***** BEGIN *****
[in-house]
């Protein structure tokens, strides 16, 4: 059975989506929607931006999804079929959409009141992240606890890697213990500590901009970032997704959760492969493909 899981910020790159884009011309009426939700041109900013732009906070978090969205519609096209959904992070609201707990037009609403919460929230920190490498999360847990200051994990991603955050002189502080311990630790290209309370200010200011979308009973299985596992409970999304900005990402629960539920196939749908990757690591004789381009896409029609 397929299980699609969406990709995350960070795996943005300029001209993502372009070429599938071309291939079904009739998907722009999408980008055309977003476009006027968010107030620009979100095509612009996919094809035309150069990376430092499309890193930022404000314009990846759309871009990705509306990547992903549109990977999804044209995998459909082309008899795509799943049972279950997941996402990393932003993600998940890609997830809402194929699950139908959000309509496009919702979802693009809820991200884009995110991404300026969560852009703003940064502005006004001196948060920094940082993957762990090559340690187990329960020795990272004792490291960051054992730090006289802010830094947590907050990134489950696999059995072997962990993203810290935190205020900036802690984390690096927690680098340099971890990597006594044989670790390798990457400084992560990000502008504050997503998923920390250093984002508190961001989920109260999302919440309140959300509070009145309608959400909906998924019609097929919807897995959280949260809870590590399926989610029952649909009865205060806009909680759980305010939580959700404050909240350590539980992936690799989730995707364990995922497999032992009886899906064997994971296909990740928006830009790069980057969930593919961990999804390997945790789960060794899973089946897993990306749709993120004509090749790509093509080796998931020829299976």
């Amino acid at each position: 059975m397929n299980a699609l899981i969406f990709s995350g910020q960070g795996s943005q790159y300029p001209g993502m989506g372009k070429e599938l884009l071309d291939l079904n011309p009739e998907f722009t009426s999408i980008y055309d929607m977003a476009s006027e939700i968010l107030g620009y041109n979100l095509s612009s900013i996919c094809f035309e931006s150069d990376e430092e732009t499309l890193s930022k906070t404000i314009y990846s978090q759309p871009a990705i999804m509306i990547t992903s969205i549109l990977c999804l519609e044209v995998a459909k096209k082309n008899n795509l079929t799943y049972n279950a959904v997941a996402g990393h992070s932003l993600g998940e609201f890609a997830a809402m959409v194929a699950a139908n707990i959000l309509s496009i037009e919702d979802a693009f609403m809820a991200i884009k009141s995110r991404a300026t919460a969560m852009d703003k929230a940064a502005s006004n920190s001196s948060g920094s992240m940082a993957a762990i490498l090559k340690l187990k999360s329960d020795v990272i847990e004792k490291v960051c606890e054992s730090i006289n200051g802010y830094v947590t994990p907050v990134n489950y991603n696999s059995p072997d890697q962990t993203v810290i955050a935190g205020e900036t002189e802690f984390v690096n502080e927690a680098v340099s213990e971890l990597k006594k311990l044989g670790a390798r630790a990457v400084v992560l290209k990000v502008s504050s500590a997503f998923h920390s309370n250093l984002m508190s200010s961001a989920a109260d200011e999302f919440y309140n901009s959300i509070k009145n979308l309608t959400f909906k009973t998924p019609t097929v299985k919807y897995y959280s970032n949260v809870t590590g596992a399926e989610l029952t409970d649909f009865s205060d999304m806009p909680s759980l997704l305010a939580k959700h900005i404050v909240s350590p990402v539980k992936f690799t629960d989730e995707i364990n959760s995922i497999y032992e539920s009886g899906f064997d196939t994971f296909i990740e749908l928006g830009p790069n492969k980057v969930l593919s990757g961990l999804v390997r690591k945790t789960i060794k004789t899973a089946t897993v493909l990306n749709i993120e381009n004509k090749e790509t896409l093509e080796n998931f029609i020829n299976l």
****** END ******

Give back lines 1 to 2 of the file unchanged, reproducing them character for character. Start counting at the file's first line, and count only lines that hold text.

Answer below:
[in-house]
């Protein structure tokens, strides 16, 4: 059975989506929607931006999804079929959409009141992240606890890697213990500590901009970032997704959760492969493909 899981910020790159884009011309009426939700041109900013732009906070978090969205519609096209959904992070609201707990037009609403919460929230920190490498999360847990200051994990991603955050002189502080311990630790290209309370200010200011979308009973299985596992409970999304900005990402629960539920196939749908990757690591004789381009896409029609 397929299980699609969406990709995350960070795996943005300029001209993502372009070429599938071309291939079904009739998907722009999408980008055309977003476009006027968010107030620009979100095509612009996919094809035309150069990376430092499309890193930022404000314009990846759309871009990705509306990547992903549109990977999804044209995998459909082309008899795509799943049972279950997941996402990393932003993600998940890609997830809402194929699950139908959000309509496009919702979802693009809820991200884009995110991404300026969560852009703003940064502005006004001196948060920094940082993957762990090559340690187990329960020795990272004792490291960051054992730090006289802010830094947590907050990134489950696999059995072997962990993203810290935190205020900036802690984390690096927690680098340099971890990597006594044989670790390798990457400084992560990000502008504050997503998923920390250093984002508190961001989920109260999302919440309140959300509070009145309608959400909906998924019609097929919807897995959280949260809870590590399926989610029952649909009865205060806009909680759980305010939580959700404050909240350590539980992936690799989730995707364990995922497999032992009886899906064997994971296909990740928006830009790069980057969930593919961990999804390997945790789960060794899973089946897993990306749709993120004509090749790509093509080796998931020829299976």